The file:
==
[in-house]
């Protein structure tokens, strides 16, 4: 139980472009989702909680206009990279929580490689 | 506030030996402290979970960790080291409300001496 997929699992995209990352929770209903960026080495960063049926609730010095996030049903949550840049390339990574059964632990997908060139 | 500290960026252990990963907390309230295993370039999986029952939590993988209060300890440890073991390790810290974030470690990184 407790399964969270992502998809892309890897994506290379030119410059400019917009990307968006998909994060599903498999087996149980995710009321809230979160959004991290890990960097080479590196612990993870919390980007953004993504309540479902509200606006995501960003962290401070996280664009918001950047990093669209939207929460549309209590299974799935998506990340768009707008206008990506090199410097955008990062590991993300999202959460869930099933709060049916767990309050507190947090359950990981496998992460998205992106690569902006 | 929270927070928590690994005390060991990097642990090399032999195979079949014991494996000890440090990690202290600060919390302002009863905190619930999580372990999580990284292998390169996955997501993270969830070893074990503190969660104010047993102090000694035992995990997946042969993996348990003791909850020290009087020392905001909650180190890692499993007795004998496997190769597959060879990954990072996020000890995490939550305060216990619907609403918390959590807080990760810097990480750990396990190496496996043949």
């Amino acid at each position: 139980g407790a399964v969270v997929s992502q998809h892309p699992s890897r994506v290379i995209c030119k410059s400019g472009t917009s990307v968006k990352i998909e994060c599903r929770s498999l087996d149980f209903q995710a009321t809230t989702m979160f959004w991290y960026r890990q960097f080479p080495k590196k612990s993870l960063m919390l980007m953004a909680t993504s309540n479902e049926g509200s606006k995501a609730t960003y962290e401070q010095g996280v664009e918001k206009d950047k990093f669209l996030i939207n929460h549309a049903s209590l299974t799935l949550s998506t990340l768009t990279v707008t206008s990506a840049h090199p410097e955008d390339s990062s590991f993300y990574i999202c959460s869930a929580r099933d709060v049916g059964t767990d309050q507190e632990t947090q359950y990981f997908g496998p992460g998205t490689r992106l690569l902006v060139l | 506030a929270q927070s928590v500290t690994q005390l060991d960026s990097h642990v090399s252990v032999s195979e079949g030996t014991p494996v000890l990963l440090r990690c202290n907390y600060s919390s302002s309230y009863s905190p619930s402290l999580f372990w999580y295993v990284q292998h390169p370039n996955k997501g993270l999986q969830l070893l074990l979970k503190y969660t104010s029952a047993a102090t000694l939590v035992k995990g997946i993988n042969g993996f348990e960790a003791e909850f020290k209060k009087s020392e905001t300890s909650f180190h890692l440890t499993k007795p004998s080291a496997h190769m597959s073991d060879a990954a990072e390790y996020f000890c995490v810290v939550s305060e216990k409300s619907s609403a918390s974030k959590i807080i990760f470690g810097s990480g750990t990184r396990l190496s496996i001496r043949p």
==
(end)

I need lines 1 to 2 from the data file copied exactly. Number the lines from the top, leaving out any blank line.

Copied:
[in-house]
């Protein structure tokens, strides 16, 4: 139980472009989702909680206009990279929580490689 | 506030030996402290979970960790080291409300001496 997929699992995209990352929770209903960026080495960063049926609730010095996030049903949550840049390339990574059964632990997908060139 | 500290960026252990990963907390309230295993370039999986029952939590993988209060300890440890073991390790810290974030470690990184 407790399964969270992502998809892309890897994506290379030119410059400019917009990307968006998909994060599903498999087996149980995710009321809230979160959004991290890990960097080479590196612990993870919390980007953004993504309540479902509200606006995501960003962290401070996280664009918001950047990093669209939207929460549309209590299974799935998506990340768009707008206008990506090199410097955008990062590991993300999202959460869930099933709060049916767990309050507190947090359950990981496998992460998205992106690569902006 | 929270927070928590690994005390060991990097642990090399032999195979079949014991494996000890440090990690202290600060919390302002009863905190619930999580372990999580990284292998390169996955997501993270969830070893074990503190969660104010047993102090000694035992995990997946042969993996348990003791909850020290009087020392905001909650180190890692499993007795004998496997190769597959060879990954990072996020000890995490939550305060216990619907609403918390959590807080990760810097990480750990396990190496496996043949």